When I arrived for my first day at college back in 1992, the world was a different place. Leeds United had just won the First Division - the precursor to today’s Premier League. Snap! were top of the charts, and the Channel Tunnel was still under construction. Lots has changed since then, but one thing, unfortunately, has remained the same – and that’s our failure to give our further education (FE) providers the recognition they deserve.
Back then, as now, technical and vocational education was snobbishly considered the poor relation of more traditional academic routes. Over those years FE has become home to the “forgotten 50 percent” – the half of the British population who, for whatever reason, don’t go into higher education, and who are overlooked because of it.
I’ve made it one of my personal missions to change that. It’s why I’m the first education secretary to take personal charge of the FE and skills brief, and it’s why I fought so hard to make sure our bumper funding package for schools and colleges, announced in August, included £400 million of additional funding for providers of 16-19 education. That includes £120 million to help deliver crucial but expensive subjects, such as engineering, plus another £100 million for FE pensions. And, critically, it includes a significant boost in our spending on workforce development – recognising the vital importance of teachers and leaders who work in the FE sector.
This isn’t a case of following my heart over my head. In today’s modern economy, it makes total sense to elevate technical and vocational education, and make sure both no longer play second fiddle to more traditional academic routes.
The stats don’t lie: when it comes to productivity, we’re way behind countries like Germany and Japan. We won’t catch up with those countries unless we develop our own highly-skilled workforce. And where do you develop those skills?
You develop them at Kendal College which I visited in September, down the road from where my wife Joanne studied at Charlotte Mason College in Ambleside. And at Dudley College of Technology, where I had a go at welding in the college’s state-of-the-art virtual reality welding bay.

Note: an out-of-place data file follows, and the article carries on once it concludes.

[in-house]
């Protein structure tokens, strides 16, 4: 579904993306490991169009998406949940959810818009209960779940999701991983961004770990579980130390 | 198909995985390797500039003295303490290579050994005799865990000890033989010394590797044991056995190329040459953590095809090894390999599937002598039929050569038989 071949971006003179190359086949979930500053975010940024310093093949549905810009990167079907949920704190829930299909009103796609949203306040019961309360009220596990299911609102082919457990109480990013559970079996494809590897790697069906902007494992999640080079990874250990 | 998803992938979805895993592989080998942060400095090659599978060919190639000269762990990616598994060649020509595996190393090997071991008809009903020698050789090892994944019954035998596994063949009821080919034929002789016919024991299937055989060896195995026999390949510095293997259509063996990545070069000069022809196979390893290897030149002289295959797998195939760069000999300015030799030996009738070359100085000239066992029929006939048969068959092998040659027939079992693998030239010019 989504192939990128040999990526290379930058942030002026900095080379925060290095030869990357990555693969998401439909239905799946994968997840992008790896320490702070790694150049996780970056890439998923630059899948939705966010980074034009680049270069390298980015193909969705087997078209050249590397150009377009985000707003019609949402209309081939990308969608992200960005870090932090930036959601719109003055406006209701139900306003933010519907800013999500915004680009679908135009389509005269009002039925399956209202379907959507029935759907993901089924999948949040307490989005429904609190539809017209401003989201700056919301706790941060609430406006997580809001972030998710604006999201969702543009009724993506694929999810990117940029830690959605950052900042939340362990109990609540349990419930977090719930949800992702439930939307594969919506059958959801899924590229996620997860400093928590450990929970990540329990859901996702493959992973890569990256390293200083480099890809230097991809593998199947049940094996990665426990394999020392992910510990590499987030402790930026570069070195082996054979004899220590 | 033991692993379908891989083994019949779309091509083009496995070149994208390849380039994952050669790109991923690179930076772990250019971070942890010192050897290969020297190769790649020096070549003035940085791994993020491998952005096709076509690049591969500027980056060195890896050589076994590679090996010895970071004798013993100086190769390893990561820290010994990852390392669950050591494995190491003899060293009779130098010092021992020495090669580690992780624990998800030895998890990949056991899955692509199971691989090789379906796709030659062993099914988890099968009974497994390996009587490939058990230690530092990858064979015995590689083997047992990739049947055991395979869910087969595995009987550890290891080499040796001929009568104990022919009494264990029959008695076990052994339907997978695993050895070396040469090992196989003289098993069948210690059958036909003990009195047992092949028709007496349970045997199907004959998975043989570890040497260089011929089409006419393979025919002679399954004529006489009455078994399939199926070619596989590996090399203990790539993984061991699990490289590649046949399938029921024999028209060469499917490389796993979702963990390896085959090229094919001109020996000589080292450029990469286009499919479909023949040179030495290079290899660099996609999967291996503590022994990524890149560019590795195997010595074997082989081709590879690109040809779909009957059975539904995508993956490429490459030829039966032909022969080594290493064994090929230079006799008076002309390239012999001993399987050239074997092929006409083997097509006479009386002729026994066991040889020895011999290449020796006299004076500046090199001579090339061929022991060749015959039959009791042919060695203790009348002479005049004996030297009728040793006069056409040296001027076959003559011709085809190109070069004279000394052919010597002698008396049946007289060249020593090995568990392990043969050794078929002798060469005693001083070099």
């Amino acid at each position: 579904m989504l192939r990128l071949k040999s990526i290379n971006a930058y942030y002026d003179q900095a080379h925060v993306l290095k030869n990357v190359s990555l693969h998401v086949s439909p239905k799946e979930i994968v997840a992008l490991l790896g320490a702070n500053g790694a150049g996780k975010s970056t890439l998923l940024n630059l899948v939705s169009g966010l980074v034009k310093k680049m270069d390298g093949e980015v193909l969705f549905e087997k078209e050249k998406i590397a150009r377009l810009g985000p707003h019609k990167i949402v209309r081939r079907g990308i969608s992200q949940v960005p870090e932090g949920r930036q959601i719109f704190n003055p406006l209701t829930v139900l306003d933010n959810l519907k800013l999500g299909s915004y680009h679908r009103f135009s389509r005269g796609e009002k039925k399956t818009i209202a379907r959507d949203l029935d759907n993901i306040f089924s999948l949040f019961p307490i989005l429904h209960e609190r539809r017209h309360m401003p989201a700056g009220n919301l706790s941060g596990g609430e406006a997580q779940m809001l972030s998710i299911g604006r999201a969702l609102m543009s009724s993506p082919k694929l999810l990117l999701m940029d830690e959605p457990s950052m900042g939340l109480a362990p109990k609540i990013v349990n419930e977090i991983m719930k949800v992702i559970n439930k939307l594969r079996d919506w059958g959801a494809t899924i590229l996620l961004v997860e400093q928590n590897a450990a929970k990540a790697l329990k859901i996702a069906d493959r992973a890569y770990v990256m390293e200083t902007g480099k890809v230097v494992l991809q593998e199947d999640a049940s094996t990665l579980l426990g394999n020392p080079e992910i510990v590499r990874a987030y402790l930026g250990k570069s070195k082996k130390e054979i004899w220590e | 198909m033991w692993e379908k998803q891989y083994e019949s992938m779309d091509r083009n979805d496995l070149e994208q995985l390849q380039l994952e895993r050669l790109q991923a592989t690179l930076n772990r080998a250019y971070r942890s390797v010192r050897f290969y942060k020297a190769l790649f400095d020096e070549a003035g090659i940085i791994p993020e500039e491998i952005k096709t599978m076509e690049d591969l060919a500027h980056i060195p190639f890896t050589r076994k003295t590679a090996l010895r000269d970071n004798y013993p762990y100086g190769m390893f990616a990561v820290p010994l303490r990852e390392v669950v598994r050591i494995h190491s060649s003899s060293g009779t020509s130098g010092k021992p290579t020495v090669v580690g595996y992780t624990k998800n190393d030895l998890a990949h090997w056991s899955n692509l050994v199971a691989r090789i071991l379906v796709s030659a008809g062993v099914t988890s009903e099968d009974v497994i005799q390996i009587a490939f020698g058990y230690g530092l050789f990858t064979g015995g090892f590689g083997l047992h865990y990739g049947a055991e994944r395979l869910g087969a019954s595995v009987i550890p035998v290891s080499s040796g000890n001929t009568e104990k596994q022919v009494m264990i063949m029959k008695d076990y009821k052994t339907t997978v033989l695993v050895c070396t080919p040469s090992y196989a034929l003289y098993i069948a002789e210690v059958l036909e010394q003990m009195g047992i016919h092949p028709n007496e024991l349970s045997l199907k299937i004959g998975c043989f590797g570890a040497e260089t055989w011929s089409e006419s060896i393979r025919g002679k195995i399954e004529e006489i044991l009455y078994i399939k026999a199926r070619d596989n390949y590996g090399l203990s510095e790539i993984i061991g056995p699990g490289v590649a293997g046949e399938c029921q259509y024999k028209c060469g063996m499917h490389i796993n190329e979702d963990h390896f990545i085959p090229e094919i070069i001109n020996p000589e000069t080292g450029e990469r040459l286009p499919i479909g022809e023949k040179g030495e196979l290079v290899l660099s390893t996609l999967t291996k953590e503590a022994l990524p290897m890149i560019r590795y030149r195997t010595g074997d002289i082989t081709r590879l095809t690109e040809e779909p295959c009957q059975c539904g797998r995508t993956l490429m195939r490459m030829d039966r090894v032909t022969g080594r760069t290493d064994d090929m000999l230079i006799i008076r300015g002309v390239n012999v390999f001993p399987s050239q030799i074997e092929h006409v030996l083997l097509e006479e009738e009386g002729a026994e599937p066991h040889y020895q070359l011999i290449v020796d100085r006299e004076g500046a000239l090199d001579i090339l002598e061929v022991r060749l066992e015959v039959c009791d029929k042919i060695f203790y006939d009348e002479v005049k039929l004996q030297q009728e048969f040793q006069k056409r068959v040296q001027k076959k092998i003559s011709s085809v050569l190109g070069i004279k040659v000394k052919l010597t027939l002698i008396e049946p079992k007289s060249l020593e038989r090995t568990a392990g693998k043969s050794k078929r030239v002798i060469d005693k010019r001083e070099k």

Of course, you’ve heard all this rhetoric before – promises from countless education ministers to give the sector the love it deserves. But I’ve done everything I can during my first few months to match my words with action.
I’ve thrown my weight behind vocational and technical alternatives, such as T Levels. They’re the new gold standard in technical education, and when they’re rolled out in 2020, a single T Level will officially count for three of our world class A Levels in terms of UCAS points—finally giving the two different educational paths equal status. If anything, some T Level students will have an edge over their A Level companions: they’ll get the benefits of a 45-day industry placement, during which time they can develop their skills in the workplace.
On top of that, the government is supporting thousands of different high-quality apprenticeships across the country. Robotics, accountancy, project management – there’s something for everyone, and each apprenticeship gives young people tangible skills, teeing them up for brilliant, well-paid careers.
To show just how ambitious I am, I’ve set a goal to overtake Germany in the provision of technical education by 2029. That includes offering young people the opportunity to develop their skills all the way up to university level. That’s why this month I announced an extra £120 million to open eight new Institutes of Technology across the country. These high-level collaborations between colleges, universities and businesses offer young people the chance to stretch their technical education all the way to Level 4 or 5. With that extra money, we’re pledging an Institute of Technology in every major city across the country.
Colleges and training providers aren’t just buildings, of course. Their value and success is entirely dependent on the people who work in them – our amazing FE teachers, leaders and other education professionals, who deliver high-quality technical, vocational and academic programmes, day in, day out. Those committed professionals don’t just carefully guide young people onto the next stages of their life by sharing their expertise, knowledge and experience; they’re central to the local community, giving people of all ages and levels the chance to develop new skills and progress on their own life journeys.
I’ve met so many remarkable individuals working across the FE sector over the past few months—in Leeds, in Sheffield and others—and I want to invest in those people the way we’ve invested in T Levels, apprenticeships and beyond. That’s why our funding boost includes £20 million to help recruit, retain and develop the best FE teachers and leaders our country has to offer.
It’s been over 25 years since I left college – painful as that is for me to admit. Hopefully when someone looks back in another quarter of a century, further education will finally have been given the recognition and status it deserves.